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Job Applicants with Criminal Backgrounds are being Viewed in a Different Light
With employers facing recruiting challenges not seen in almost two decades, new research from the Society for Human Resource Management (SHRM) identifies a potentially significant pool of untapped workers.
In a research collaboration between SHRM and the Charles Koch Institute, two surveys found that a majority of workers in all roles said they were willing to hire and work with those who have a criminal record. A positive view of the employment of people with criminal backgrounds is emerging, with the research finding that a majority of HR professionals see little difference in quality of hire between those with and those without a criminal background.
At companies that have hired workers with criminal records, employees rate the quality of their work as comparable to those without a record. Eighty-two percent of managers and 67percent of HR professionals believe that the quality of hire for workers with criminal records is about the same or higher than that of workers without records. HR professionals also say the cost-per-hire is similar for those with and without criminal records.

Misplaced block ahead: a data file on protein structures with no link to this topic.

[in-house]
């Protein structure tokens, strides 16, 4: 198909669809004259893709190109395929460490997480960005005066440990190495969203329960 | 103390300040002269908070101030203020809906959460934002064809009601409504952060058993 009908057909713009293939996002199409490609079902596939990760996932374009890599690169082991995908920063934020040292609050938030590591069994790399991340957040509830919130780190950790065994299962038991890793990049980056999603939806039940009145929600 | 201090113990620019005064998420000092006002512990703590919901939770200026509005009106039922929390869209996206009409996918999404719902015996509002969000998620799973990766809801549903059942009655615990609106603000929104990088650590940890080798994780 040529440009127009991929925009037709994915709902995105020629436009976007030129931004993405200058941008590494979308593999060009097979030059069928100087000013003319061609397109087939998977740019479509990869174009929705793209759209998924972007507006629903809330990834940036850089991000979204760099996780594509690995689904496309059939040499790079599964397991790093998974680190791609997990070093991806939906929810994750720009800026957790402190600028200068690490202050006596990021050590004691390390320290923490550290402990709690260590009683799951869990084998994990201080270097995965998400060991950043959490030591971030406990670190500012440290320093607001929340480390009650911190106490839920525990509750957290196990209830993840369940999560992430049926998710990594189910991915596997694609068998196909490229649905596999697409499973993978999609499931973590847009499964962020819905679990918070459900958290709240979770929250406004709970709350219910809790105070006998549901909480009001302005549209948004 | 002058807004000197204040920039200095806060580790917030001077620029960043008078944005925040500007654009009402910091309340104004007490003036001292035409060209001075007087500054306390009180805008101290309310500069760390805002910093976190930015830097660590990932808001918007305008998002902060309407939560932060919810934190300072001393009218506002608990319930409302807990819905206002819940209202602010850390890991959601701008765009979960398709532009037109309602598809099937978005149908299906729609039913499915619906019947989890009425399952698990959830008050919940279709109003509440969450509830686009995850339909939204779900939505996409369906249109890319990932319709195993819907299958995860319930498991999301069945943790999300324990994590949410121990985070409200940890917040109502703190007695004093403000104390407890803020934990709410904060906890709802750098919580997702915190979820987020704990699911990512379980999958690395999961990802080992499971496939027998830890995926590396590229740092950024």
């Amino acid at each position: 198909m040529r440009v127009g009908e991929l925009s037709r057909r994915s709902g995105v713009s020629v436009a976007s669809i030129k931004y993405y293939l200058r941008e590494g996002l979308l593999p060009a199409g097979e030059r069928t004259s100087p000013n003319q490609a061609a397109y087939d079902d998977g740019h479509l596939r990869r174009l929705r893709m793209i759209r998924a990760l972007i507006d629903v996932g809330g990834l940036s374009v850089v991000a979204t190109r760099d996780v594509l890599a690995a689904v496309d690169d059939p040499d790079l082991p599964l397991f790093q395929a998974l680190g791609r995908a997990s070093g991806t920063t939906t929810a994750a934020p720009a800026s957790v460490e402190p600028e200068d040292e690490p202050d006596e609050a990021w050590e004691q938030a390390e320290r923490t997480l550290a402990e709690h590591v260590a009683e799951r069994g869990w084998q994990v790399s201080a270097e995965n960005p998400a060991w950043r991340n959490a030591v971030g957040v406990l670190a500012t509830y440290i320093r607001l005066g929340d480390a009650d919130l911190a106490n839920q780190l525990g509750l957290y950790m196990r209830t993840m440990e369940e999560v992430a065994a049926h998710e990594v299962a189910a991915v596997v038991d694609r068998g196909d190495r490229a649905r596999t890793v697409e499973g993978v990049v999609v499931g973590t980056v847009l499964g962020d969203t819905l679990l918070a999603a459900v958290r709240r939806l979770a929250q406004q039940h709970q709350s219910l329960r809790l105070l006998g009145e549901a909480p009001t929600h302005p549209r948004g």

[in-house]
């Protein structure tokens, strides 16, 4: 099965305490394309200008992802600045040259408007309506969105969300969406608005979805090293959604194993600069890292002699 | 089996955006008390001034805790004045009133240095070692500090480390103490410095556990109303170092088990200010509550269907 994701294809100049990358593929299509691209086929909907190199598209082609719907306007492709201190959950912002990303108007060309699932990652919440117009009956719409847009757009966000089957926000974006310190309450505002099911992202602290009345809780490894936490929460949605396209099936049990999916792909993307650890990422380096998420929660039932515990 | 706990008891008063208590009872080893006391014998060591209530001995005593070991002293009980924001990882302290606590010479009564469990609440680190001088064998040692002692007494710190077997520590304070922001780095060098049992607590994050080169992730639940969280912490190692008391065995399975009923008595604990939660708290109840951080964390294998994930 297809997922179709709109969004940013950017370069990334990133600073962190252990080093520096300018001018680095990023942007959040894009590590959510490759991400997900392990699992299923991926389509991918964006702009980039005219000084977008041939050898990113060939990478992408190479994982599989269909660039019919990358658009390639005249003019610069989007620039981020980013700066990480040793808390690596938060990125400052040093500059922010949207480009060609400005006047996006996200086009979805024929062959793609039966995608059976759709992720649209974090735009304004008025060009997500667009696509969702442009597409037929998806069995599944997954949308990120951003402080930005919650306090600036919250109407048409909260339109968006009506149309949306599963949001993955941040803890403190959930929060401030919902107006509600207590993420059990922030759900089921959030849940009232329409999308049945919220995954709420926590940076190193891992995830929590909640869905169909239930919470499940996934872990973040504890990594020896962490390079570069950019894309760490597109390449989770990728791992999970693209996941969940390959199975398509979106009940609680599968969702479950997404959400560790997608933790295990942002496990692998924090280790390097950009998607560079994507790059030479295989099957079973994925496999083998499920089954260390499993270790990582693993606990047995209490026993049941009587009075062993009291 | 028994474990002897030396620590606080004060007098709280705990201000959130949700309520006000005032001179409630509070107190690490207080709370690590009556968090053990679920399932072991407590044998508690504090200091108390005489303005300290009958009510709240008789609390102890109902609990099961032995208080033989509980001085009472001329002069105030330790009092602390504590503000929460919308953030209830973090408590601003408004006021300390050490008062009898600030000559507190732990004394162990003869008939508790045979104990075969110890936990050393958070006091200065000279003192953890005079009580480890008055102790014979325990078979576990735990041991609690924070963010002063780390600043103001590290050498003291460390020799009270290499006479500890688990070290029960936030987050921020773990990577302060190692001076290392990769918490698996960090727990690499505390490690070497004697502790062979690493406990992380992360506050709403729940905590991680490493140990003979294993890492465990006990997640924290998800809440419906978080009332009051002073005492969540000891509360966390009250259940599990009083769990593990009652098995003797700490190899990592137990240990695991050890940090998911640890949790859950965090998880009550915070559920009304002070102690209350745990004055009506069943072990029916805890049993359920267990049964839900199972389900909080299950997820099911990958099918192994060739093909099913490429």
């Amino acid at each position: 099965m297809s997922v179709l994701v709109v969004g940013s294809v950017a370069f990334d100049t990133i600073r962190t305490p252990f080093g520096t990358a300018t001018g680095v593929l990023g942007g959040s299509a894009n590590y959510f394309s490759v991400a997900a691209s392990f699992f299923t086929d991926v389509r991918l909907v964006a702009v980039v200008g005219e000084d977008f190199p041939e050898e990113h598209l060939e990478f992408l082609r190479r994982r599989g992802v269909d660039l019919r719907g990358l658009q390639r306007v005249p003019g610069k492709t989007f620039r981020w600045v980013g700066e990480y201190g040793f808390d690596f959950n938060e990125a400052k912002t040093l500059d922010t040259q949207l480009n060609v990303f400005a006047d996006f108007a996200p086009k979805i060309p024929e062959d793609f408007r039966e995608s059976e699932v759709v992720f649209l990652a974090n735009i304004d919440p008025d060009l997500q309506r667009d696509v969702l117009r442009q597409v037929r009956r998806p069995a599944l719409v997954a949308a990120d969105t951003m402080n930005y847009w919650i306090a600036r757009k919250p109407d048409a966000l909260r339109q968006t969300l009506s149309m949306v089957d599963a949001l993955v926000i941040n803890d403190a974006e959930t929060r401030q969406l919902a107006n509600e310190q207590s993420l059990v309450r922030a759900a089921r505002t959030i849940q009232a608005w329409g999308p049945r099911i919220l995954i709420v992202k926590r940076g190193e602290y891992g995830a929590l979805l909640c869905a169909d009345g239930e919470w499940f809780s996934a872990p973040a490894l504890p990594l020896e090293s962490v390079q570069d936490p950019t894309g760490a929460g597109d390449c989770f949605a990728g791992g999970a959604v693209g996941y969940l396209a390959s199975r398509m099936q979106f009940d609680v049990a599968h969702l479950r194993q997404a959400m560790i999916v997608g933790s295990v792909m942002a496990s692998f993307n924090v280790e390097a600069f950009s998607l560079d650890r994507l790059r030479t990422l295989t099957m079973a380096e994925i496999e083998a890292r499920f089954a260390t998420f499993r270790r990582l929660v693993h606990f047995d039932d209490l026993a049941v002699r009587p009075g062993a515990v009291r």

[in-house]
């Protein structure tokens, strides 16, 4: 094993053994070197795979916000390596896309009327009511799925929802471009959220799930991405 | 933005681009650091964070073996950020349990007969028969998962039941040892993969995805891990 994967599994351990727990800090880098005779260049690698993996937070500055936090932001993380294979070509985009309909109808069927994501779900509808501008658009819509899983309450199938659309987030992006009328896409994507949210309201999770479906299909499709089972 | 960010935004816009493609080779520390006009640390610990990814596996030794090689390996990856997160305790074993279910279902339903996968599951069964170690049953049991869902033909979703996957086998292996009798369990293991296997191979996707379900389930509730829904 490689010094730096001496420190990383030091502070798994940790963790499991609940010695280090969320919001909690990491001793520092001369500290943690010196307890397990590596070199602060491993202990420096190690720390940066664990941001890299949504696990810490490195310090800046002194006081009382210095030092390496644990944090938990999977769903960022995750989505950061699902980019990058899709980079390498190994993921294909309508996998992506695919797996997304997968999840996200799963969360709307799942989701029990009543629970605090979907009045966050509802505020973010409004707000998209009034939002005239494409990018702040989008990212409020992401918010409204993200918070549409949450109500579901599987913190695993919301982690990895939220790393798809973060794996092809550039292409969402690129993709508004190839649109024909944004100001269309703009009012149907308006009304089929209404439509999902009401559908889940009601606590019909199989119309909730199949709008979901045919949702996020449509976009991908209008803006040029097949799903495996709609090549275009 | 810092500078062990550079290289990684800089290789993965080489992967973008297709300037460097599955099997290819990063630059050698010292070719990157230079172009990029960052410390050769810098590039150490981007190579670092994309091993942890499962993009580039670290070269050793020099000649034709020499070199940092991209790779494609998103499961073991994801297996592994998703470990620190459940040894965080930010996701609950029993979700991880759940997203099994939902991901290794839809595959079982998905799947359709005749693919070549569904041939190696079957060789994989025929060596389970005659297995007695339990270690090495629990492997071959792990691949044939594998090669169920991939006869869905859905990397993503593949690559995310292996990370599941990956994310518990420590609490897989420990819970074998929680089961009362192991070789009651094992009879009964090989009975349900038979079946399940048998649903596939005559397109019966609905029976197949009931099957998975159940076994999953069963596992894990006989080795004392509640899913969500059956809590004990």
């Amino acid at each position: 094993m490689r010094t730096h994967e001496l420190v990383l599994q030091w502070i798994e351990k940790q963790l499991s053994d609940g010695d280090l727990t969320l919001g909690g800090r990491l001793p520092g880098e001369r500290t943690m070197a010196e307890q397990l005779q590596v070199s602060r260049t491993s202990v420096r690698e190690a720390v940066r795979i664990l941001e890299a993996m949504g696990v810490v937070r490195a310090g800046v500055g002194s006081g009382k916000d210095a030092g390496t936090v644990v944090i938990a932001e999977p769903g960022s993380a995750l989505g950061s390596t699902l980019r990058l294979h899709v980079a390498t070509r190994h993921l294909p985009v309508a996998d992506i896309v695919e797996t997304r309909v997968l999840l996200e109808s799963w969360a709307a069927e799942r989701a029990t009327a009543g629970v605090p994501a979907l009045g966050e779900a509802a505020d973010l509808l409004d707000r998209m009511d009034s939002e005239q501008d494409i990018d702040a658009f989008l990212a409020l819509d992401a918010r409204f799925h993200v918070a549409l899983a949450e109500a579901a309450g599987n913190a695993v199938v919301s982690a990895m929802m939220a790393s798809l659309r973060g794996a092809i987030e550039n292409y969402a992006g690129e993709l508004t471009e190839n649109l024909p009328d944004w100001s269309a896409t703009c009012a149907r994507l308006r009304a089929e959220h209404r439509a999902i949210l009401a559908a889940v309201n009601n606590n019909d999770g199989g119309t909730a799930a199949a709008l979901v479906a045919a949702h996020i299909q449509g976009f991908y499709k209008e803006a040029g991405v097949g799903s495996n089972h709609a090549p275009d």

When asked why job offers were extended to individuals with criminal records, one-half or more of managers and HR professionals said they wanted to hire the most qualified candidate irrespective of criminal record. Other reasons included wanting to give people a second chance and making the community a better place.
Factors that increased the likelihood of employment for workers with criminal backgrounds included demonstrated consistent work history, references, job training, and a certification of rehabilitation, the research found. Less likely to impact hiring were monetary incentives such as tax deductions.
“The key to reducing recidivism and improving public safety is finding employment for people,” said Vikrant Reddy, senior research fellow at the Charles Koch Institute. “If individuals with a criminal record can be considered for employment based on their talent and skills, the benefits for the business — and society — are far-reaching. HR professionals are well positioned to provide counsel and generate a tailored set of best-practice principles that will benefit both the business and the individuals seeking a second chance.”